There's concern that feeding dogs eggs may be dangerous because it contains avidin, which is a biotin-binding protein. Biotin (vitamin B7) is involved in a wide range of metabolic processes related to the utilisation of fats, carbohydrates, and amino acids in the body and can help maintain energy levels and nervous system function. Biotin deficiency appears as dry and flaky skin, brittle hair, and hair loss.
Biotin deficiency isn’t an issue when the eggs and yolk are consumed together. Make sure that when feeding eggs, you also feed them the yolk to prevent your dog from becoming deficient in biotin.
Can My Pet Eat the Eggshell?
Eggshells are a great source of calcium, which helps your pet grow strong bones and teeth. The membrane lining in the eggshell is rich in collagen, chondroitin, hyaluronic acid, and glucosamine which are excellent for joint health.
The best way to feed eggshell is to feed the whole egg, however if you wanted to add only the eggshell as a calcium boost, dry the eggshells, then grind them into a powder to sprinkle on top of their meal.
Some dogs can have an allergic reaction or sensitivity to eggs; however, it is very uncommon and is rarely related to chicken allergies and intolerances. It is important to acknowledge that one of the biggest culprits in food-based allergens for pets isn’t the whole food itself, it’s the processed version of it. Highly processed foods can change how a protein, or allergen, is presented to the body.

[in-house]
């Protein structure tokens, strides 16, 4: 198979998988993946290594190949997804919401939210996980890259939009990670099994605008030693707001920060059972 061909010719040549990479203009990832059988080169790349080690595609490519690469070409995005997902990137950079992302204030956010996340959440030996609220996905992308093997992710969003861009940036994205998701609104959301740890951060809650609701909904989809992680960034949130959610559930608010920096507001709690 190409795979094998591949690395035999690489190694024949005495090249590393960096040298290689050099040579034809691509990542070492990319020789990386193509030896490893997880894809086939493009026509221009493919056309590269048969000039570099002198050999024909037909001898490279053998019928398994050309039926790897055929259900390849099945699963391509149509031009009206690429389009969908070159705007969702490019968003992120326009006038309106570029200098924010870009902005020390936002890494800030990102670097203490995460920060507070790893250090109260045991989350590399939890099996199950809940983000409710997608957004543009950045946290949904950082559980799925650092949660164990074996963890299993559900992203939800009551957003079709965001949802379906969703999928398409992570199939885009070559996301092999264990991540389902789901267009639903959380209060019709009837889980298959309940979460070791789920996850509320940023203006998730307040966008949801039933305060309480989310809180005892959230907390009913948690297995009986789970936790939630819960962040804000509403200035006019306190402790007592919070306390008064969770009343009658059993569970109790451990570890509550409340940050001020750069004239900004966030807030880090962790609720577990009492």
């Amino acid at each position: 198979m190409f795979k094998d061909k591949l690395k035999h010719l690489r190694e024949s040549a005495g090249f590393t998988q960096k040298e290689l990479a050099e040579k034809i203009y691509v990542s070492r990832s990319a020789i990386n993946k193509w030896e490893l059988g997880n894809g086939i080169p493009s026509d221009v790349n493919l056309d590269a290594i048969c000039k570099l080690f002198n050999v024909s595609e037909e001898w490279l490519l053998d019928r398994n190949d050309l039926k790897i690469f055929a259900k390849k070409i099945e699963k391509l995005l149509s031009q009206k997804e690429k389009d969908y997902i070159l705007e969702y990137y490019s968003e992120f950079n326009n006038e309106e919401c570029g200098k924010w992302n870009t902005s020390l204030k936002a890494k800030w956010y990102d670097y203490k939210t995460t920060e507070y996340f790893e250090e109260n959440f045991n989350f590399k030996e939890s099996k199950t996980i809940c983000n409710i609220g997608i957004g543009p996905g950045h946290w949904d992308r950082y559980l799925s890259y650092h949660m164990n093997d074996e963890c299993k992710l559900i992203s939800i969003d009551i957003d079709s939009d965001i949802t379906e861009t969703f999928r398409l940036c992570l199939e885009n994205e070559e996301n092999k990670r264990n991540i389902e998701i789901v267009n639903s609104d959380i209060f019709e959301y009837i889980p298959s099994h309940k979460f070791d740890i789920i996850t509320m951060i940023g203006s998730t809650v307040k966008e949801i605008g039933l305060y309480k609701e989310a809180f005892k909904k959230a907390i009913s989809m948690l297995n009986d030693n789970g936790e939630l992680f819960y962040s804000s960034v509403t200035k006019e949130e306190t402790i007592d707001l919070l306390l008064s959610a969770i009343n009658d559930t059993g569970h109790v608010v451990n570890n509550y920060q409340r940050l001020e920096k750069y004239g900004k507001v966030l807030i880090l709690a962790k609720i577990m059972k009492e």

Veterinarian Duncan Houston advises “I wouldn’t avoid eggs unless you’ve had a specialist veterinary dermatologist diagnose an allergic response or you have completed a strict elimination dietary trial that has been confirmed with rechallenging and provocation to a single or several specific chicken muscle tissue, egg yolk or egg white proteins – eggs are simply too beneficial to rule out on a hunch without evidence to substantiate a true allergy.” Read more.
Tips for feeding Raw Eggs
- Both cooked eggs and raw eggs offer essential vitamins and nutrition, but raw eggs for dogs are superior as cooking eggs reduces some of the vitamins and minerals.
- There are many variables to consider when adding eggs to your pet’s diet, including their age, activity level and weight. According to the USDA, an egg contains 70 calories and 6 grams of protein — remember to take this into consideration. If you have a small pet, you may want to feed the egg over a few meals while larger pets can typically eat the full egg.
- Not all eggs are equal when it comes to quality and nutrition. It is recommended to source eggs from free-range farms locally, if possible, as healthier birds lay more nutritious eggs.
- Store eggs at cool temperatures to keep bacteria at a manageable level – never feed expired or rotten eggs.
- If you feed kibble, adding an egg on top of your pet’s meal can boost the overall nutrients tremendously.
Eggs are quite literally a “whole” in one, when it comes to our pets and dismissing any part means the entire benefits of this superfood may also be missed. If raw eggs do not work for your pet, cooked eggs still offer plenty of nutrients to help boost your pet’s diet.